Tuesday, June 28, 2011

A Different Kind of Freedom

It is for freedom that Christ has set us free. Stand firm, then, and do not let yourselves be burdened again by a yoke of slavery. Mark my words! I, Paul, tell you that if you let yourselves be circumcised, Christ will be of no value to you at all. Again I declare to every man who lets himself be circumcised that he is required to obey the whole law. You who are trying to be justified by law have been alienated from Christ; you have fallen away from grace. But by faith we eagerly await through the Spirit the righteousness for which we hope. For in Christ Jesus neither circumcision nor uncircumcision has any value. The only thing that counts is faith expressing itself through love. You were running a good race. Who cut in on you and kept you from obeying the truth? That kind of persuasion does not come from the one who calls you. A little yeast works through the whole batch of dough. I am confident in the Lord that you will take no other view. The one who is throwing you into confusion will pay the penalty, whoever he may be. Brothers, if I am still preaching circumcision, why am I still being persecuted? In that case the offence of the cross has been abolished. As for those agitators, I wish they would go the whole way and emasculate themselves! You, my brothers, were called to be free. But do not use your freedom to indulge the sinful nature; rather, serve one another in love.The entire law is summed up in a single command: Love your neighbour as yourself. If you keep on biting and devouring each other, watch out or you will be destroyed by each other. So I say, live by the Spirit, and you will not gratify the desires of the sinful nature. For the sinful nature desires what is contrary to the Spirit, and the Spirit what is contrary to the sinful nature. They are in conflict with each other, so that you do not do what you want. But if you are led by the Spirit, you are not under law. Galatians 5.1-18

Freedom. What is Christian Freedom? I remember riding on the bus recently. In the back were three teenagers, a girl and two boys probably around 16 or so. As with teenagers the world over and from all times they were being rambunctious as a way of fighting their own feelings of not belonging. Who is the coolest was the game they were playing. One boy cursed about nothing in general to show his power, his peacock prance trying to look cool for his friends, especially the girl. The bus driver told them to cool it with their language or he’d kick them off. They quit cursing, for who wants to walk the several miles, but started to complain about it being free country and their rights had just been violated.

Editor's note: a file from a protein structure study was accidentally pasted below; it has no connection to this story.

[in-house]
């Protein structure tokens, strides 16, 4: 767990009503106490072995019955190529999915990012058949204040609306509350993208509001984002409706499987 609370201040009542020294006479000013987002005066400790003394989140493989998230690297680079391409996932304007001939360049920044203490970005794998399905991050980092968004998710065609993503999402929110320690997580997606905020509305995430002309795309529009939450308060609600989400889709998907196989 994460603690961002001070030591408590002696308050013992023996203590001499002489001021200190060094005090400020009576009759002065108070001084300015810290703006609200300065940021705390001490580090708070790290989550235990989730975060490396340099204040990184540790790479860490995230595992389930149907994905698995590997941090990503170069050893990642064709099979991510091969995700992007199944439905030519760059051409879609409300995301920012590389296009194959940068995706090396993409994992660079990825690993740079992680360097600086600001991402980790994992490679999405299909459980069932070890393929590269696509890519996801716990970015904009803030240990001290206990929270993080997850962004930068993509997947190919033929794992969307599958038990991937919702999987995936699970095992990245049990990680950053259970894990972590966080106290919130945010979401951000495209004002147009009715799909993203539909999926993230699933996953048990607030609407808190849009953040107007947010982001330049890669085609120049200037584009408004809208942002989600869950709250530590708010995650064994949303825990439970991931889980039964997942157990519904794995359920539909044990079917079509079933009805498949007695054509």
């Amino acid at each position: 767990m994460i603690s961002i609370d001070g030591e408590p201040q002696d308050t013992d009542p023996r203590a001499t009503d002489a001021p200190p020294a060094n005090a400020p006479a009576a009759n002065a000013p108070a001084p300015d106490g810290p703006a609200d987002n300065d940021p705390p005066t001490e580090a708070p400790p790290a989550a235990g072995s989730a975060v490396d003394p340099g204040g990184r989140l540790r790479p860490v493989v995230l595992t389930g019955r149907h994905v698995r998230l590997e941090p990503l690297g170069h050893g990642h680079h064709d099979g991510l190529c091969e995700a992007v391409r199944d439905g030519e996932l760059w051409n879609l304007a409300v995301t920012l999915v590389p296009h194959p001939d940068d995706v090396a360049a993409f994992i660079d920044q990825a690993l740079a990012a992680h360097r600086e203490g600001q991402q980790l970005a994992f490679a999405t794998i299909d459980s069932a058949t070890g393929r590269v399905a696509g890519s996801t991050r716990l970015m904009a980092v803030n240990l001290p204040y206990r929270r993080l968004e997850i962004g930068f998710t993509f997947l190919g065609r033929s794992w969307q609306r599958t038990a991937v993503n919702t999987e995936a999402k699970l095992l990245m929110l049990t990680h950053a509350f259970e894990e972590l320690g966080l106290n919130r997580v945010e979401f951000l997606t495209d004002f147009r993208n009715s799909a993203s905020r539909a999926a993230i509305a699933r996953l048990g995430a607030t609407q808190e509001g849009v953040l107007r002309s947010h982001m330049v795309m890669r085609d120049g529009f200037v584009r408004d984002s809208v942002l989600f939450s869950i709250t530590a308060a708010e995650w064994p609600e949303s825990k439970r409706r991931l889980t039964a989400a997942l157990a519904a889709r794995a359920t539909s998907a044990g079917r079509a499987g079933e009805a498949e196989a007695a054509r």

As they got to the stop, the predictable happened. The young girl mustered her strength, and more to impress her friends she said to the bus driver, “Thanks for the #$*& ride.”

She rushed off the bus giggled with her friends and look to see if the boys accepted her and found her actions cool. Her act of rebellion most likely lead to a rush but in the long run it will not alleviate her fears of not belonging. Her fear of not being accepted was her true prison.

In about the early seventy started a movement within the church to make church more seeker friendly. Along with removing the crosses and upping the tempo of the music, they also preached the removal of “church” language. “Church” language scared people that did not know it.

So generations past that knew terms like justification, piety, sanctification, self-control gave way to a few generations that have little knowledge of the meanings of those words. Moreover certain Christian words got redefined or lost their meaning such as freedom, grace, and love. In my next few sermons, I want to tackle the difference between how Christian traditionally define these words as oppose to how the world defines them. I start with one of the grand words of our culture, Freedom. Before I get to want we, Christian mean by word, freedom, let’s look how our culture defines freedom

Freedom as defined by our culture is political freedom. It comes from the world of ruler and ruled, the oppressor and oppressed, master and slave. To be free is to be free from others telling you want to do. It is based in action. I am free because I have no one telling what I can and can’t do. This is the Freedom that Mel Gibson as William Wallace screams out at the end of the Braveheart.

Freedom! Freedom!

It is the freedom won by the blood of soldiers and defend from those who wished to enslave us.

Now please don’t misunderstand me, political freedom is very important, it is just not Christian freedom. We know this by the fact that Jesus did not lead a political revolt. After the cross, Caesar still ruled, and Christians were fed to the lions.